Fox trolls for new Seth MacFarlane show sugardaddy
While Poor Little Fox is now out on the street looking for another corporate sponsor to pay for its upcoming Seth MacFarlane comedy special, the TV watchdog group Parents Television Council on Tuesday twirled its moustache and threatened that any advertiser stepping in to save Poor Little Fox would pay a heavy price.
Fox's troubles started last weekend when Microsoft suits woke up and realized that a Seth MacFarlane comedy special would feature Seth MacFarlane comedy.
Seth -- the creator behind of "Family Guy," "American Dad" and "The Cleveland Show-- hails from the school that believes we have not even begun to tap the wellspring of comedy to be had from the subject of feminine hygiene. And he's never met a Holocaust joke he didn't like.
Even so, a few weeks ago, Microsoft and Fox had joined hands and announced that Microsoft's new Windows 7 would be the exclusive sponsor of an upcoming television "event devoted to the comedy of Seth MacFarlane," which the network would air on Nov. 7, during the month-long ratings derby known as sweeps.
There would be no commercials in the half-hour "Family Guy Presents: Seth & Alex's Almost Live Comedy Show" (Alex Borstein does the voice of Lois in "Family Guy").
Instead, plugs for Microsoft's new Windows 7 operating system would be worked right into the show.
When the show was not shilling for Windows 7, it would "highlight the comedy duo's subversive and unique humor with original animation, live action performances of 'Family Guy's' most memorable musical numbers, comedy sketches and surprise celebrity guests," Fox and Microsoft said in their announcement. Young guys eat MacFarlane humor with a spoon. Microsoft wants Windows 7 to be used by young men. It seemed a match made in heaven.
Naive technology reporters likened it to the 1950s' Milton Berle-hosted variety show "Texaco Star Theater." But nervous, fingernail-biting TV-trade reporters tried to warn Microsoft consumer engagement/advertising general manager Gayle Troberman that MacFarlane's humor was maybe too a bit edgy for stuffy old Microsoft.
"Pshaw!" she harrumphed.
Actually, what she said, to Variety, was that Microsoft was not worried because it was working closely with MacFarlane "in crafting the brand's message, " adding that Microsoft was an old pro at doing "branded entertainment."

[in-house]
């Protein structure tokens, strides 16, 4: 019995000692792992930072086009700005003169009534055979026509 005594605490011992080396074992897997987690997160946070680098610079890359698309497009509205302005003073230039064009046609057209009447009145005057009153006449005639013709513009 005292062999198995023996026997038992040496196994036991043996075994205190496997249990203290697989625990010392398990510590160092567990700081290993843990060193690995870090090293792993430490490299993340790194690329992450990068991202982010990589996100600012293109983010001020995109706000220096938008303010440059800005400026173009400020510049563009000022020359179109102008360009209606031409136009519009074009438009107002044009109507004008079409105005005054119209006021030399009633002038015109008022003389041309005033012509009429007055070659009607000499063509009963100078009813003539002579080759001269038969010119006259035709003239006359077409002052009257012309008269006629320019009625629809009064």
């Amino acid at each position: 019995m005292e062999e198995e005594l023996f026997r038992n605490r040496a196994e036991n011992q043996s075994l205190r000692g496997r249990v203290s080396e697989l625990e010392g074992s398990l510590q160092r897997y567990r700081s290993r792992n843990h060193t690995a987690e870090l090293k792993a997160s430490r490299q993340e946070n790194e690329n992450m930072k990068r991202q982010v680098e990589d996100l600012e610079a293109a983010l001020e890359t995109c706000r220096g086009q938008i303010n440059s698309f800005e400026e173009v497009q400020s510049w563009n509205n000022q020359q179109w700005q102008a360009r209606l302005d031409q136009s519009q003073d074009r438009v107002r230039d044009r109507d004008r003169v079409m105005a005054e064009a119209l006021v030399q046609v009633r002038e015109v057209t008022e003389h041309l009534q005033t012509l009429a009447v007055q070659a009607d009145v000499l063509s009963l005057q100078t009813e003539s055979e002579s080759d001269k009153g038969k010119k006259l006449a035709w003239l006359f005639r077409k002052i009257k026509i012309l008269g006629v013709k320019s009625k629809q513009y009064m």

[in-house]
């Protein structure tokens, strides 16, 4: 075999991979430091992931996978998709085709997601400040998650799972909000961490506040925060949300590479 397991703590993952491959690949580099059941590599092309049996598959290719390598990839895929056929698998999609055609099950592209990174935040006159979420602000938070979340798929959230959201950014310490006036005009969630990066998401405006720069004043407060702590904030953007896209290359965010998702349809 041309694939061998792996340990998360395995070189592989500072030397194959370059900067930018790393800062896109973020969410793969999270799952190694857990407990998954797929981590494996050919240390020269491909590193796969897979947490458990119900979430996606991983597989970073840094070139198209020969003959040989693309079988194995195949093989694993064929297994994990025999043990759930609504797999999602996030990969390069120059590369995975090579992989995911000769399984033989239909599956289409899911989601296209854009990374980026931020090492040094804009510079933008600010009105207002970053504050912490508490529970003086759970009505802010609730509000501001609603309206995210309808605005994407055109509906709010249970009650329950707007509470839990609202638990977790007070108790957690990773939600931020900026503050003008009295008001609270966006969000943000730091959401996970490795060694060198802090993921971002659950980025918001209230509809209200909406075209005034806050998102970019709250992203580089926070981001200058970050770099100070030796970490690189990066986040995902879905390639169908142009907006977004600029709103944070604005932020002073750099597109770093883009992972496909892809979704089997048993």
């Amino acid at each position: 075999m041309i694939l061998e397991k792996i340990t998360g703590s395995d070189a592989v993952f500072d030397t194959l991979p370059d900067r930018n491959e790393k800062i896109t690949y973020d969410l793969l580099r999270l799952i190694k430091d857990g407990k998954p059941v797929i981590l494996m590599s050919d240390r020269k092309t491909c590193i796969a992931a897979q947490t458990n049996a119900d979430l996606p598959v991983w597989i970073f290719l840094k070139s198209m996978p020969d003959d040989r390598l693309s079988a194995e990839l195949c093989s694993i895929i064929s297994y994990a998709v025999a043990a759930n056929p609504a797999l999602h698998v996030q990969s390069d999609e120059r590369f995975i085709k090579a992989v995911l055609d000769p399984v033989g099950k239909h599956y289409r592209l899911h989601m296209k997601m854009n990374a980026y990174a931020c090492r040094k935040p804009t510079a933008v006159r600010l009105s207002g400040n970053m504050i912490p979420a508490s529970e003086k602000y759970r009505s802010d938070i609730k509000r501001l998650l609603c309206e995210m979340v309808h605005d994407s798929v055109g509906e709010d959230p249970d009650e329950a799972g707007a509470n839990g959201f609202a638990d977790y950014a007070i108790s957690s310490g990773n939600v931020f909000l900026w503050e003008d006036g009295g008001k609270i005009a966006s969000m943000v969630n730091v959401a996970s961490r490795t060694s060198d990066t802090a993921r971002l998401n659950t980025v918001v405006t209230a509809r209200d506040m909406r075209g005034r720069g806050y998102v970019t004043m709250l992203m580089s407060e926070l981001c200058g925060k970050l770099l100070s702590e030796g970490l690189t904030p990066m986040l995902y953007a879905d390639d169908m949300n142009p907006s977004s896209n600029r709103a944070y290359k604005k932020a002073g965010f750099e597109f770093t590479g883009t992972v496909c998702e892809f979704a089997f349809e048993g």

The "Almost Live Comedy Show" was taped last Friday in front of an audience of Fox staffers, MacFarlane's posse, Microsoft suits, and some press, among others.
MacFarlane was at the top of his game, according to news reports of the taping. He served up a Holocaust joke. He had a feminine hygiene bit. He even threw in a priceless gag about incest, and one about deaf people for good measure, according to reports.
Then, Monday, Microsoft announced that "We initially chose to participate in the Seth and Alex variety show based on the audience composition and creative humor of 'Family Guy' "after reviewing an early version of the variety show it became clear the content was not a fit with the Windows brand."
Fox reacted to Microsoft's announcement with saint-like silence.
On Tuesday, the network said the show must go on. Preferably with another "integrated" sponsor. Fox declined to say how much re-taping that would require, in order to cut out the Windows 7 jokes. (Or, maybe, MacFarlane will just make them meaner.)
"Kudos to Microsoft for Ditching Seth MacFarlane Special" the Los Angeles-based, Brent Bozell-founded Parents TV Council said in an e-mail blasted to reporters Tuesday.
(The council was once known as a "special project" of the Alexandria-based Media Research Center, but these days, a rep told The TV Column, PTC is a "separate entity.")
The special-interest group noted, understandingly, that Microsoft's "presumption that a Seth MacFarlane special would be any less offensive" than a Seth MacFarlane TV series had been "simply naive."
But then off came the velvet glove, revealing PTC's iron fist:
"Other companies that are considering sponsoring the show in Microsoft's place should be reminded that they will have to answer to their customers for the content they help put on the public airwaves," the watchdogs growled.
Lisa de Moraes
October 27, 2009; 7:06 PM ET
Categories: TV News
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